Day four of our visit at the Villa Vergiliana was a very relaxed one, to be honest. Alas for me, there was a different bus and an altogether different driver for the two hour trip to Paestum, all along the busy ringroad around Naples and quite a bit further into the direction of Sorrento. I was feeling rather queazy when I got of the bus, but the ever so beautiful landscape strewn with Greek temples and remains, made me quite well in no time. As usual, Leon provided us with very interesting information concerning the buildings and the surroundings, and we all enjoyed the peace thoroughly.
After the picknick we moved to the museum, where he gave us a short guided tour, and left us to explore on our own for a couple of hours.
I ventured into the precinct again, on my own, enjoying an icecream, and gave some Italian students a nice story to recount to their friends :-p Apparently they had an assignment, being seniors in high school, to explain in English to the tourists what their assigned building/monument was all about. So I let one of them explain to me all about the little amphitheatre, helped by his friends whenever he was stuck in English, up to the moment when he declared that it had been restored by the Flavians in the 2nd century before Christ. At which point I raised an eyebrow, and asked him if he was sure about that date. He was, he confirmed. So I went on to explain that it was definitely àfter Christ, and that I was a Latin teacher. He turned bright red, and said something about BC sounding the same as PC in Italian. So I switched: “Linguam Latinam loqui possimus, si velis”. They all started laughing, and said ever so quickly that it was okay, and that they would be fine the way it was! I’m pretty sure that, when I left, they were talking about the mere odds of having a Latin teacher as a tourist…
Anyway, I really didn’t feel like leaving the place, even though it wasn’t quite as peaceful anymore as in the morning, due to the massive amount of Italian teenagers who had arrived, and who were very good at what teenagers are best at, being laughing and making noise… So I went back on the bus, into the Neapolitan traffic, and alas, I wasn’t so lucky this time. By the time we hit Pompei to pick up two of ours who had visited the town instead, I was, as Adrian described it, violently ill. Another hour stuck in traffic really wore me out, and I went to lie down as soon as we hit the Villa. Half an hour of sound sleep worked wonders for me, and so I could easily participate in the wonderful activity that was planned before dinner. We all went up to the roof, and we in turn read out the poem we had been making about our trip. I must admit, I was seriously impressed by everything I heard. Especially Adrian’s poem about a slave being left behind on the shores of Pompei struck a nerve, and when Daan started to sing a song about a dad who is waiting in the vaults beneath Herculaneum for death to come, and says goodbye to his little daughter, both Dana and I were in tears.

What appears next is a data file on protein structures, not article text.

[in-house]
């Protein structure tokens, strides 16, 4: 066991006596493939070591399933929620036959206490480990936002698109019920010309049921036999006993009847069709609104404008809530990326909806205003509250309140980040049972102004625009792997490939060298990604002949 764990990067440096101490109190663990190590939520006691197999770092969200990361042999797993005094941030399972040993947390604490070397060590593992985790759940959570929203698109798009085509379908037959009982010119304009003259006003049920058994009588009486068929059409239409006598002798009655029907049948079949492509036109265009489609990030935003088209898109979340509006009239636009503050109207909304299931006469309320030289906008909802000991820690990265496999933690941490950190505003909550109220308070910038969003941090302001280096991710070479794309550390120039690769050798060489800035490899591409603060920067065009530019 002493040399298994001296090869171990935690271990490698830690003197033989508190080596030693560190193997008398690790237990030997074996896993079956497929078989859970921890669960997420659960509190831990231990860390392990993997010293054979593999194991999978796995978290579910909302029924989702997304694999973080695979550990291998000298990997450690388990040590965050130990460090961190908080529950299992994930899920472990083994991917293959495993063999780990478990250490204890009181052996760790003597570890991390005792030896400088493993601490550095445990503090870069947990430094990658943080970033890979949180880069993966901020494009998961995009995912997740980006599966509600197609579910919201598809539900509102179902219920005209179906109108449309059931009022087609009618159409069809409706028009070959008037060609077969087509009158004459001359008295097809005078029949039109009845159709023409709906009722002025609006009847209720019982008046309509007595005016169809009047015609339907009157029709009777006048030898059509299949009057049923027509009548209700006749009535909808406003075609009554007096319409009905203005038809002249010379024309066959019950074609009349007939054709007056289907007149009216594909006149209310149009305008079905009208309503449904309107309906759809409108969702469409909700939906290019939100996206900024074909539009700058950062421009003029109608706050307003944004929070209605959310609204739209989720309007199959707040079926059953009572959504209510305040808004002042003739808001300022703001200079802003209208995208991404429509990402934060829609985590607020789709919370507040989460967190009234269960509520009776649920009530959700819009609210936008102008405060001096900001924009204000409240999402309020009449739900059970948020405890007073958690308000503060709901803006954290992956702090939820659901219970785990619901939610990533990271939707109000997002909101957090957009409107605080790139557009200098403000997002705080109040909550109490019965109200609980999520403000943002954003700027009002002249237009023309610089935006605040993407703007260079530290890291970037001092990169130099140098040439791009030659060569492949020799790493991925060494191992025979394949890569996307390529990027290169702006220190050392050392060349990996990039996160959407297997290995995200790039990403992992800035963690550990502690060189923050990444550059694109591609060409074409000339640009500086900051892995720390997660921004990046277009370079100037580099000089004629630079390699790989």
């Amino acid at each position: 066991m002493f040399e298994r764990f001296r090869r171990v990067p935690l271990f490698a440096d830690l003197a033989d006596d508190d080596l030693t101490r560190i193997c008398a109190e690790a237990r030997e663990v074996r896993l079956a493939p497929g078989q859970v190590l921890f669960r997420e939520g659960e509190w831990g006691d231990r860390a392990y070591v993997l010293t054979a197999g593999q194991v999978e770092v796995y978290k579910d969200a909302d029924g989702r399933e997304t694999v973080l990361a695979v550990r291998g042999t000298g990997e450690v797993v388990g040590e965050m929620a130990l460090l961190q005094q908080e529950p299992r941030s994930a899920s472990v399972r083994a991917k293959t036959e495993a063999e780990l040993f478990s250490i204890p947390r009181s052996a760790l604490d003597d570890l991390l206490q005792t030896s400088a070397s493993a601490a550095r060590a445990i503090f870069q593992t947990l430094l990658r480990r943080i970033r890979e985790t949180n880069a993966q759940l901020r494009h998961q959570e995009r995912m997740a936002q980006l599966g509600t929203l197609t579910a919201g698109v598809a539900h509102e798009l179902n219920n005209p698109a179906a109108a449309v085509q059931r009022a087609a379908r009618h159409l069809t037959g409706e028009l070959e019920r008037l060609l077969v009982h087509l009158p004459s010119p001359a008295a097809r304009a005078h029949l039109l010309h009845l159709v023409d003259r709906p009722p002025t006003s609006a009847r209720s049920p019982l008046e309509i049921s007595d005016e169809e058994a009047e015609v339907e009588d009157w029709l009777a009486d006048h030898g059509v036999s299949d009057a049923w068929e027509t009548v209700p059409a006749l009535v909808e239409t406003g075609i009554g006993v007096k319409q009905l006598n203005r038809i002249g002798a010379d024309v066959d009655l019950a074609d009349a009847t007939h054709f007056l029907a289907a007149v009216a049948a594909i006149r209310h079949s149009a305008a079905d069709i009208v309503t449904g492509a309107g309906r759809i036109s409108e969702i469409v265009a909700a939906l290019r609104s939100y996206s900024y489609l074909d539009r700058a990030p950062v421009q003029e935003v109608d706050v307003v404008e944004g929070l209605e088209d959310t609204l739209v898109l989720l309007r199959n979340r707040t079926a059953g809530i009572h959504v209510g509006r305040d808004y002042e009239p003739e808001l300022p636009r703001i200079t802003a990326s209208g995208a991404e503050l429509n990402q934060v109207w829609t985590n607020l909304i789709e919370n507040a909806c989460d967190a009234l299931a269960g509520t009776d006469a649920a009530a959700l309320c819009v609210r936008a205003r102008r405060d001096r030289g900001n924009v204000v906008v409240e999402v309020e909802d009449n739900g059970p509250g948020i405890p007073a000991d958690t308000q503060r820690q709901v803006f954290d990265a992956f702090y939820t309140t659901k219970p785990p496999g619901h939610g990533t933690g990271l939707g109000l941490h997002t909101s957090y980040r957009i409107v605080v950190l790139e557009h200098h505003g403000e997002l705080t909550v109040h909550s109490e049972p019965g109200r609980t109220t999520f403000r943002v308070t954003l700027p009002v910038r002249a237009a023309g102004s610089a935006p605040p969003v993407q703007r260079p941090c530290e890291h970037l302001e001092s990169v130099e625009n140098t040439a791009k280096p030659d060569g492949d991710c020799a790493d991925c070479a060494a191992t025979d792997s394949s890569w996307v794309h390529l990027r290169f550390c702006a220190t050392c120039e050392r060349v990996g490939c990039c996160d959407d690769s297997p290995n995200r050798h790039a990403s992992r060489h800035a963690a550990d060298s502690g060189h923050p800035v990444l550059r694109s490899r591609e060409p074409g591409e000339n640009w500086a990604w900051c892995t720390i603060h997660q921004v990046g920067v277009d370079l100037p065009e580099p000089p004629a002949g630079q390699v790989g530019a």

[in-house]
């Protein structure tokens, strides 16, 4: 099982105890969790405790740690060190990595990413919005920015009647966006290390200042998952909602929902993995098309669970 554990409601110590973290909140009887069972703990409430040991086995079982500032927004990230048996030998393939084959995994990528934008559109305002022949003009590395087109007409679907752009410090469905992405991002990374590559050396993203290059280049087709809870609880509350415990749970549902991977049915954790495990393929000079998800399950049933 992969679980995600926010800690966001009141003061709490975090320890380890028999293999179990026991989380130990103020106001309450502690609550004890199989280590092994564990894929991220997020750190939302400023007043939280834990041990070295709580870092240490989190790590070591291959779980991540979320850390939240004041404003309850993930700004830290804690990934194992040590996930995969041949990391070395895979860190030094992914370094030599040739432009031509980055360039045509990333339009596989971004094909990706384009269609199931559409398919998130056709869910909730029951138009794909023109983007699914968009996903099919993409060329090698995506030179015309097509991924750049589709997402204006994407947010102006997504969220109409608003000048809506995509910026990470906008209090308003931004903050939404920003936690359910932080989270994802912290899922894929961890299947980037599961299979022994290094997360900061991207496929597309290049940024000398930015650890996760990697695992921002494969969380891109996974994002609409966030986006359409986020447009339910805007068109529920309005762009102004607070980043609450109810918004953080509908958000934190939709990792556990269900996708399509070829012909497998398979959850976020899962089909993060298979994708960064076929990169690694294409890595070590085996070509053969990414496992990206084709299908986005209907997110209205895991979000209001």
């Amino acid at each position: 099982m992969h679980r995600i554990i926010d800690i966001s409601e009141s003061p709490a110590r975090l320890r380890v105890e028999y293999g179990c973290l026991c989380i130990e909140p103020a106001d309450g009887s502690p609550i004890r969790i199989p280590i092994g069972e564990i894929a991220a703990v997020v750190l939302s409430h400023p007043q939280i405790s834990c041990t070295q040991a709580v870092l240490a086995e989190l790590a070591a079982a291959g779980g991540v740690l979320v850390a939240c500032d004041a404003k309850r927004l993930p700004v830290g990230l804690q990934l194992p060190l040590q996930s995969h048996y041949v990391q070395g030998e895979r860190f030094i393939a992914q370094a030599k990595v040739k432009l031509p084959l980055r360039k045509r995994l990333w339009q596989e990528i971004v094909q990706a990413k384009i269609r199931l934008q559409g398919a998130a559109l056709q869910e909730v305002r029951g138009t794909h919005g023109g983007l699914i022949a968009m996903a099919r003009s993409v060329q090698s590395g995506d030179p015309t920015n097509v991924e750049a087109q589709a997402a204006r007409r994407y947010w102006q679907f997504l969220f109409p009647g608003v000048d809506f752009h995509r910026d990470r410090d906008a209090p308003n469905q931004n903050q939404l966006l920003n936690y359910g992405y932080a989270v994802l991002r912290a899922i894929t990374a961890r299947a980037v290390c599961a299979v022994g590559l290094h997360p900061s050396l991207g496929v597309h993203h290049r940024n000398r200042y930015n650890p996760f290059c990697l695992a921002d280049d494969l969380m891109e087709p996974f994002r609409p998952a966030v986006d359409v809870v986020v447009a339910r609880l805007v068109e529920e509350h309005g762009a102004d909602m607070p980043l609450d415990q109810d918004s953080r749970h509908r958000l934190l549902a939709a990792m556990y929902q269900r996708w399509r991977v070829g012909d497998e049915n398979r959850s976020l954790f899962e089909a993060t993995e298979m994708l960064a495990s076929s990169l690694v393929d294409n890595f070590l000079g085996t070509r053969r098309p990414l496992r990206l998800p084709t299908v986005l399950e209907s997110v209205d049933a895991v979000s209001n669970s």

I tried to write a sonnet, but I had to finish the last verse in a couple of minutes, after I had been woken up by the gong to indicate that it was time to go up on the roof.
In Virgil’s land the green hills lay,
and some are even mountains.
Beneath a veil of clouds of May
the sea, the lakes and fountains.
A Virgilian group of people came
to explore the Latin treasures
only to find the poet’s name
amidst so many more pleasures.
Now here we stand beneath the stars
and think of all the ancient wars
the Romans fought of old
And we will think back with a sigh
– our hearts will leap up really high –
of all the stories told.
It truly was a magical moment of bonding, there up on that roof of the villa… Thank you, Leon, for making that possible.
The rest of the evening was spent talking and having fun, just sitting around in the main room. Most of the participants were due to leave the next morning, hence the “last evening” feeling.